NCRHA CEO Davlin Thomas

The North Central Regional Health Authority’s chief executive officer Davlin Thomas is rubbishing claims on social media that half of the staff assigned to the Eric William’s Medical Sciences Complex is in quarantine leading to excess strain on the remaining staffers.

In response to questions from Guardian Media, Thomas confirmed that staffers were in quarantine—but nowhere near “half.”

He said out of some 765 members of nursing staff, 25 were on quarantine—less than 3.5 per cent of the staff.

“Based on the current protocols, once a staff member displays sign and symptoms, they are assessed by Industrial Med and as a precaution, they are quarantined for seven days pending results. After which, Industrial Med will follow up again and based on results, it is determined whether they are fit to return to work or continue on quarantine,” he said in a WhatsApp response.

Thomas also denied claims that there would be a shortage of staff on the public holidays because of the extended curfew hours limiting modes of transport for nursing personnel. He said there was 90 per cent attendance yesterday with only nine absentees.

In an interview with Guardian Media yesterday, the president of the T&T Registered Nurses’ Association Idi Stuart said healthcare workers continue to be exposed to COVID-19 in the course of performing their duties. One of the reasons, he offered, was instances where nursing personnel are being utilised interchangeably between COVID-19 treatment and general settings which heightens the risk of cross-infections.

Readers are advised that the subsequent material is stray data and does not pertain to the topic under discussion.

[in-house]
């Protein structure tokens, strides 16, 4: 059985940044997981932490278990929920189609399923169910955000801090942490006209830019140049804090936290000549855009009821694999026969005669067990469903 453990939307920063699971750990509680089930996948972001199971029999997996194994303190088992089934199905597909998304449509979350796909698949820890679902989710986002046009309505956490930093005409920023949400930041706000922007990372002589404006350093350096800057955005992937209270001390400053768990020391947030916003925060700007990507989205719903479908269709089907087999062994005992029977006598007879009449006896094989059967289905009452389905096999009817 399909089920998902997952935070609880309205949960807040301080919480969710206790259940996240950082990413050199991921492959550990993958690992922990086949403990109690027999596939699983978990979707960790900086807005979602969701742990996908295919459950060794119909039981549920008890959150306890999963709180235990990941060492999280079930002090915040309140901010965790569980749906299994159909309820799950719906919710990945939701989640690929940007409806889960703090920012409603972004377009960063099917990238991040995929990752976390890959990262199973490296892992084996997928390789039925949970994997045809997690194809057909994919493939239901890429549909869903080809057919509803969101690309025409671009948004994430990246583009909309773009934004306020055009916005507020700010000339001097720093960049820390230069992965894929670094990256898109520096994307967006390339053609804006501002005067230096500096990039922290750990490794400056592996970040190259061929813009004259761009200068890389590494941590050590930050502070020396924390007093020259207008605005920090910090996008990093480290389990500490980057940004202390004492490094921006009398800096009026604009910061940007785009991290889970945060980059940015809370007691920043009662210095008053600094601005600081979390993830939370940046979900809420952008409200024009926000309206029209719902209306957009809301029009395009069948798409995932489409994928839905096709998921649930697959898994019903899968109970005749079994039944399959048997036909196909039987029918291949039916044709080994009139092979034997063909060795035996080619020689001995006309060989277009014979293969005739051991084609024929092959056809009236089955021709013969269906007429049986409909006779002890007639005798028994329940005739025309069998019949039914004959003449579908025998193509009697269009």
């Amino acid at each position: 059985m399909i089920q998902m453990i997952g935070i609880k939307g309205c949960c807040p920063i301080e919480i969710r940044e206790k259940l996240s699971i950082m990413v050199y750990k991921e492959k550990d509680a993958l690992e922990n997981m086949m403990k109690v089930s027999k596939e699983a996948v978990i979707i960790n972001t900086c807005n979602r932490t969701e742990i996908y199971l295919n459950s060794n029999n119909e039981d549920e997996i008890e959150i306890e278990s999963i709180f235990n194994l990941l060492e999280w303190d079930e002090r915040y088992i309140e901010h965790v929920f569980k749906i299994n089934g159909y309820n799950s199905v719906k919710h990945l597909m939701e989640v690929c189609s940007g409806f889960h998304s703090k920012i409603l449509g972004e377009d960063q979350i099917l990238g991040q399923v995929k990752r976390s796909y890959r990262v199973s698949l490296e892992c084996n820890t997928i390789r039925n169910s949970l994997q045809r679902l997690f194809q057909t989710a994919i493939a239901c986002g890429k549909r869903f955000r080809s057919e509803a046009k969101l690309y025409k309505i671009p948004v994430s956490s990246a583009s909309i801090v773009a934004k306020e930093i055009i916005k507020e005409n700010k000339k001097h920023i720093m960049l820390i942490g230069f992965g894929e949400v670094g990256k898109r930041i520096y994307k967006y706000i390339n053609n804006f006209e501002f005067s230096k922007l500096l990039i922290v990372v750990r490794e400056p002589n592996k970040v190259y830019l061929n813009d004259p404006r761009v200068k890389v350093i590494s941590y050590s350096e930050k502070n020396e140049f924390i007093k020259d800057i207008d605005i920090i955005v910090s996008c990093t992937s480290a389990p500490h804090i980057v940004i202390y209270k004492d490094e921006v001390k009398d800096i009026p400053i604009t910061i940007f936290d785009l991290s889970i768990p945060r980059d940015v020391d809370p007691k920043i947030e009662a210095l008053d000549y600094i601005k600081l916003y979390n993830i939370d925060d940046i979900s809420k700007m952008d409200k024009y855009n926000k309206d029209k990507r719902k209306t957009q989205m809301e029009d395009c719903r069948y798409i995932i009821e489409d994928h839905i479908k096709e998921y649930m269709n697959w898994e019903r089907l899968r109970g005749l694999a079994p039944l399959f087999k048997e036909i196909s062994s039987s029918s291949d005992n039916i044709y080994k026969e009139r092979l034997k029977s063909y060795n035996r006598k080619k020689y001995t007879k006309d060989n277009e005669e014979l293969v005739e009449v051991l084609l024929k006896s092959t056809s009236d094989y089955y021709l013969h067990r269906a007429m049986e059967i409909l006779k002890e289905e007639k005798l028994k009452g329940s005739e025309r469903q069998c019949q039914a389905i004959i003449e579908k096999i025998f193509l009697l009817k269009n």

“What we are beginning to see nationally too is the blurring of the line between the parallel healthcare system and the general healthcare system,” he said.

However, Thomas denied that this was occurring.

“Nurses were specifically reassigned to COVID-19 institutions and there were some who volunteered to go, so there’s no interchange,” he said.

Stuart also said contributing to the exposure of healthcare personnel to the virus is the delay in receiving test results for patients who need to be admitted to the wards where staff aren’t equipped with the required level of personal protective equipment to treat those infected.

“That has been happening since the beginning of this COVID fight in March 2020. That is the reason why the association would have recommended that the rapid antigen tests be employed. It is of no real purpose in terms of infection prevention and control to be getting back a result four, five, seven days after the fact- the patient would have been admitted,” Stuart said.

“By that time that patient would have already interacted with the nursing staff, would have already interacted with some other patients and these patients are the type of population we don’t want to be exposed to COVID-19.”